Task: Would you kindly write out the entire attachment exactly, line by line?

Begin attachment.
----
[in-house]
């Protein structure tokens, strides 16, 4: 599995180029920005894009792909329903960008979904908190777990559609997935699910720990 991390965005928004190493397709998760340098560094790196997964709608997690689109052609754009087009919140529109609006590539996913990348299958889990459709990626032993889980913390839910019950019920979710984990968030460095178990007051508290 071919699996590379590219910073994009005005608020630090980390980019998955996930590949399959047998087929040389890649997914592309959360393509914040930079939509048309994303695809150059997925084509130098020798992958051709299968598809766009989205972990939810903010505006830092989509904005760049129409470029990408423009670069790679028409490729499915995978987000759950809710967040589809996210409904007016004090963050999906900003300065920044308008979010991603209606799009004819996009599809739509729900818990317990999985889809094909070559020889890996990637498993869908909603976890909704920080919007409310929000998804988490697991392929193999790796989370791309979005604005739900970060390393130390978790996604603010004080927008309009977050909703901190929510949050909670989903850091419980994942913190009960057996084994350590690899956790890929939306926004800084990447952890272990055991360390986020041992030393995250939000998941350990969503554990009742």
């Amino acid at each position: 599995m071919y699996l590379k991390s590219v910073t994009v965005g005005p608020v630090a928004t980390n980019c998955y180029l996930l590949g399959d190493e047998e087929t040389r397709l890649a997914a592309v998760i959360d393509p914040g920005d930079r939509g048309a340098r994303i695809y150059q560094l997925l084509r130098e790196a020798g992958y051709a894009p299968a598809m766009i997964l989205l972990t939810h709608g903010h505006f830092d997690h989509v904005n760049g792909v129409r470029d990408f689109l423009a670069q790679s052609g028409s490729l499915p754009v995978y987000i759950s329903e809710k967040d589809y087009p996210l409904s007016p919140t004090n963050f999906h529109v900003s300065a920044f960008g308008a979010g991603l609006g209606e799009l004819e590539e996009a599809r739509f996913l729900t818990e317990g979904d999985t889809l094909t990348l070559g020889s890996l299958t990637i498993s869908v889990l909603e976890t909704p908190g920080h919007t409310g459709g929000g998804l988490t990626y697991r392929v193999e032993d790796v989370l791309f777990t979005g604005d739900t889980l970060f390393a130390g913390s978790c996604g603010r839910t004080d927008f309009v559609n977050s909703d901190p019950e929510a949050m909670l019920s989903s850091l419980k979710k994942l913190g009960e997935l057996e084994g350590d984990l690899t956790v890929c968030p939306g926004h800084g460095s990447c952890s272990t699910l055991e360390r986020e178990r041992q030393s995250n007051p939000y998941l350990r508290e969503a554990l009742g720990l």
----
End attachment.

[in-house]
């Protein structure tokens, strides 16, 4: 599995180029920005894009792909329903960008979904908190777990559609997935699910720990 991390965005928004190493397709998760340098560094790196997964709608997690689109052609754009087009919140529109609006590539996913990348299958889990459709990626032993889980913390839910019950019920979710984990968030460095178990007051508290 071919699996590379590219910073994009005005608020630090980390980019998955996930590949399959047998087929040389890649997914592309959360393509914040930079939509048309994303695809150059997925084509130098020798992958051709299968598809766009989205972990939810903010505006830092989509904005760049129409470029990408423009670069790679028409490729499915995978987000759950809710967040589809996210409904007016004090963050999906900003300065920044308008979010991603209606799009004819996009599809739509729900818990317990999985889809094909070559020889890996990637498993869908909603976890909704920080919007409310929000998804988490697991392929193999790796989370791309979005604005739900970060390393130390978790996604603010004080927008309009977050909703901190929510949050909670989903850091419980994942913190009960057996084994350590690899956790890929939306926004800084990447952890272990055991360390986020041992030393995250939000998941350990969503554990009742």
């Amino acid at each position: 599995m071919y699996l590379k991390s590219v910073t994009v965005g005005p608020v630090a928004t980390n980019c998955y180029l996930l590949g399959d190493e047998e087929t040389r397709l890649a997914a592309v998760i959360d393509p914040g920005d930079r939509g048309a340098r994303i695809y150059q560094l997925l084509r130098e790196a020798g992958y051709a894009p299968a598809m766009i997964l989205l972990t939810h709608g903010h505006f830092d997690h989509v904005n760049g792909v129409r470029d990408f689109l423009a670069q790679s052609g028409s490729l499915p754009v995978y987000i759950s329903e809710k967040d589809y087009p996210l409904s007016p919140t004090n963050f999906h529109v900003s300065a920044f960008g308008a979010g991603l609006g209606e799009l004819e590539e996009a599809r739509f996913l729900t818990e317990g979904d999985t889809l094909t990348l070559g020889s890996l299958t990637i498993s869908v889990l909603e976890t909704p908190g920080h919007t409310g459709g929000g998804l988490t990626y697991r392929v193999e032993d790796v989370l791309f777990t979005g604005d739900t889980l970060f390393a130390g913390s978790c996604g603010r839910t004080d927008f309009v559609n977050s909703d901190p019950e929510a949050m909670l019920s989903s850091l419980k979710k994942l913190g009960e997935l057996e084994g350590d984990l690899t956790v890929c968030p939306g926004h800084g460095s990447c952890s272990t699910l055991e360390r986020e178990r041992q030393s995250n007051p939000y998941l350990r508290e969503a554990l009742g720990l």